Shibley, Wells receive Eisenhower Award for Distinguished Teaching

March 19, 2009

Ivan A. Shibley, associate professor of chemistry and science degree coordinator at Penn State Berks, and David M. Wells, associate professor of mathematics at Penn State New Kensington, are the recipients of the 2009 Milton S. Eisenhower Award for Distinguished Teaching.

The award recognizes excellence in teaching and student support among tenured faculty who have been employed full-time for at least five years with undergraduate teaching as a major portion of their duties. Milton S. Eisenhower, brother of former U.S. President Dwight D. Eisenhower, served as president of Penn State from 1950 to 1956.

Shibley, who joined the Penn State Berks faculty in 1996, has received a number of teaching and advising awards, including two other University-wide awards, the 2004 Excellence in Advising Award and the 2002 Atherton Award for Excellence in Teaching.

According to one nominator, Professor Shibley is “a dynamic individual who possesses the unique gift of being able to make complex subjects more easily understood by students and is highly motivated to find techniques and methods to improve student learning. In addition, he is an outstanding mentor to new faculty and helps to develop other outstanding teachers.”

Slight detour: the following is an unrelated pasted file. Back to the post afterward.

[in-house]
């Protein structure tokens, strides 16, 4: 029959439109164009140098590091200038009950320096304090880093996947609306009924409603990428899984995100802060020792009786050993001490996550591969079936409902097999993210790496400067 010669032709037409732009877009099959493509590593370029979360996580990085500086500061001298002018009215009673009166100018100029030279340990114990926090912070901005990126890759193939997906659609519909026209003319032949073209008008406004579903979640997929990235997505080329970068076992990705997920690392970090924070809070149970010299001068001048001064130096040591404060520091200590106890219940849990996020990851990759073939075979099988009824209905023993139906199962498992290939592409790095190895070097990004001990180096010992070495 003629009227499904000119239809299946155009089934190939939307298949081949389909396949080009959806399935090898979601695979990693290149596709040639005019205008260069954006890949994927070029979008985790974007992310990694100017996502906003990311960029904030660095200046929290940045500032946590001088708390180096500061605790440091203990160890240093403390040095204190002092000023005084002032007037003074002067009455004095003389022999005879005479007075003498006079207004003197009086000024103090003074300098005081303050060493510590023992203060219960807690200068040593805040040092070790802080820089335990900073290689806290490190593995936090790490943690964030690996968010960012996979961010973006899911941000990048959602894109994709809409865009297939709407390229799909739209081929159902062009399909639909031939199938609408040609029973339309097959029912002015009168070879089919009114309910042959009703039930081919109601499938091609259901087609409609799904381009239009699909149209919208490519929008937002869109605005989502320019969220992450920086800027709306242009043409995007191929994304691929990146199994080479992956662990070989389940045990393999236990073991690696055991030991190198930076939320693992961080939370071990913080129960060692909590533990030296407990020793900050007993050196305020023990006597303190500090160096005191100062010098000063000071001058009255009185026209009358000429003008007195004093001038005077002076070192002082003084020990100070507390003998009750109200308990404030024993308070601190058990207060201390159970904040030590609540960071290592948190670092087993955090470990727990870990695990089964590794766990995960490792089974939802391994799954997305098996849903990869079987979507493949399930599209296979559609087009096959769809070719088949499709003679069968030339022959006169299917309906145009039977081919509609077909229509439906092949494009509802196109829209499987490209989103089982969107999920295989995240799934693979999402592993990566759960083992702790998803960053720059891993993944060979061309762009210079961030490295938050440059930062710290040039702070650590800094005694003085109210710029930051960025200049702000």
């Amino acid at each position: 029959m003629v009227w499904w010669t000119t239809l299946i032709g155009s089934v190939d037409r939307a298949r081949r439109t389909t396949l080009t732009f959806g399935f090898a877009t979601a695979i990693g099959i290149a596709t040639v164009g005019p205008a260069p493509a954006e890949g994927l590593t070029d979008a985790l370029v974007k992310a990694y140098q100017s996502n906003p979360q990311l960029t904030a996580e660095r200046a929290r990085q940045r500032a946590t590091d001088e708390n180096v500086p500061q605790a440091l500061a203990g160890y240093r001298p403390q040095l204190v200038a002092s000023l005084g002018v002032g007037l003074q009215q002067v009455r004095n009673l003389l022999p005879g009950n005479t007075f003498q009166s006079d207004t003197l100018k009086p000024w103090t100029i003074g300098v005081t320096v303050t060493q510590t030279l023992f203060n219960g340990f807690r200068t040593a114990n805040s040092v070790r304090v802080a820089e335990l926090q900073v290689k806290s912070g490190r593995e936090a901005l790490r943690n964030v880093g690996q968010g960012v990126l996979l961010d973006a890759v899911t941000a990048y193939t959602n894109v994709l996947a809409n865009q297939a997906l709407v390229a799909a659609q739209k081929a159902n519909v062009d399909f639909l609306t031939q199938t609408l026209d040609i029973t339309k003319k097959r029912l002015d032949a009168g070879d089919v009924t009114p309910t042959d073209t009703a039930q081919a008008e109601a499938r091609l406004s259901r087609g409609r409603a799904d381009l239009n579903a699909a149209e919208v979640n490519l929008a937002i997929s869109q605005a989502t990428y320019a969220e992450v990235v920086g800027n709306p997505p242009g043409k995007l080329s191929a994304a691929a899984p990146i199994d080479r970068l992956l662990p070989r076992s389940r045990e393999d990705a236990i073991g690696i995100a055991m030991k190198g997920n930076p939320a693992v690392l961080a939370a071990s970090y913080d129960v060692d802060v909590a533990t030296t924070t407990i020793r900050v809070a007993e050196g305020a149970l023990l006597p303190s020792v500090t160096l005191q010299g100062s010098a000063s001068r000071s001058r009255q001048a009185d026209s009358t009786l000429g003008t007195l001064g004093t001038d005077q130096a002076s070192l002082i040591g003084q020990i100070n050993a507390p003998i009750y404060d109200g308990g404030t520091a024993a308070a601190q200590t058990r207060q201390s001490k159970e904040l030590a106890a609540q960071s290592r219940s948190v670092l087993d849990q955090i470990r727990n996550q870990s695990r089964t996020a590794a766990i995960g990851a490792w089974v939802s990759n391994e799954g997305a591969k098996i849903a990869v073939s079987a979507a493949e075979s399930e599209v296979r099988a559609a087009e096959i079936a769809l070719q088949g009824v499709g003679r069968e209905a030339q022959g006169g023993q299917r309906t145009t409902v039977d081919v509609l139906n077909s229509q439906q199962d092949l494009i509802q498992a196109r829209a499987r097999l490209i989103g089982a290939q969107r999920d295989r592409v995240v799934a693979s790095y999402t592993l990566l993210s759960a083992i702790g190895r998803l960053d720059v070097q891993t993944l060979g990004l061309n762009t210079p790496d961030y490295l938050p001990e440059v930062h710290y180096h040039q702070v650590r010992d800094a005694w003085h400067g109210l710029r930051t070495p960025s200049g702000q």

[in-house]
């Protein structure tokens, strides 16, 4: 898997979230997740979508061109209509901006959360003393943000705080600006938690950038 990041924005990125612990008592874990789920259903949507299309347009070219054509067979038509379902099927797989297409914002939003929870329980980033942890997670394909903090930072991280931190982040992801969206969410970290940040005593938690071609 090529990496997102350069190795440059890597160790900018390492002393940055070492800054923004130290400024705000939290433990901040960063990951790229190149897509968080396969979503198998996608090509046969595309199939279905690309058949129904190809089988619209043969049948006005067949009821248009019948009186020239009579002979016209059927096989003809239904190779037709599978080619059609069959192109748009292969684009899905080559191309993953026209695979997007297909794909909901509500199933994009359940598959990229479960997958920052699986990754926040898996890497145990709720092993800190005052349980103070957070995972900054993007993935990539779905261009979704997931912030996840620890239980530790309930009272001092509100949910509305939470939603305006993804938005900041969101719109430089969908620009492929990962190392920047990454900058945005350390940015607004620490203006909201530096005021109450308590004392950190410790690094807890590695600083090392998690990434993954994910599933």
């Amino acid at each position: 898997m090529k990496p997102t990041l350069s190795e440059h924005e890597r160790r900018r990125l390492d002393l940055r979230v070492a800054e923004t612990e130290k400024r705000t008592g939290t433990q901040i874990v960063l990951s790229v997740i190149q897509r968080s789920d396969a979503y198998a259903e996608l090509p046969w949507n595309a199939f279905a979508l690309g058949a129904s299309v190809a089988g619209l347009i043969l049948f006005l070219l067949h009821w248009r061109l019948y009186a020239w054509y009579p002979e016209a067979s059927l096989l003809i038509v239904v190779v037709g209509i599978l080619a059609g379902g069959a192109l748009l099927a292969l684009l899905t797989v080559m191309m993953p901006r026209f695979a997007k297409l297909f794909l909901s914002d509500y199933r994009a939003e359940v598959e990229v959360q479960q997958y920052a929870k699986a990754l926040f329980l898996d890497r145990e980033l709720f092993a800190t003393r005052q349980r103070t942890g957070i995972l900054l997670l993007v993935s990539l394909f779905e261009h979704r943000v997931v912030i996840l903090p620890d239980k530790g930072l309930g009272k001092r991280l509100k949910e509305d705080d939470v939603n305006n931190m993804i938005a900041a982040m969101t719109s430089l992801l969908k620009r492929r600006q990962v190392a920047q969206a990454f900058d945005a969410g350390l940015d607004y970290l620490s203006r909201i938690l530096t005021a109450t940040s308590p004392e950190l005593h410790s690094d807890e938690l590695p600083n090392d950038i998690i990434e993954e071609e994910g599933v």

“Not only do I appreciate the knowledge he has helped me to establish,” added a recent graduate, “but I appreciate the contagious excitement for the material even more now. His encouragement and guidance have been a key part of my success so far and his joy at my successes has been very motivational.”

Wells, who has more than 29 years of outstanding teaching at Penn State New Kensington, is described by one nominator as “a model of a college mathematics teacher. He is a scholar whose scholarship enhances his teaching, and he is a teacher who derives pleasure and satisfaction from teaching and from mathematics.”

His development of unusual problems with surprising solutions for use in his classes has led to his involvement with high school mathematics contests, chairing a committee responsible for creation of a national contest taken by more than 100,000 students annually. Many professional mathematicians cite the contests as the source of their initial interest in mathematics.

In this role, another nominator wrote, Professor Wells “has indirectly provided mathematical mentoring for untold numbers of students and teachers through his elegant and beautiful problems. I can tell that this ability to teach through problem solving has been developed over years of experience in the classroom working with students of all types.”

Last Updated March 19, 2009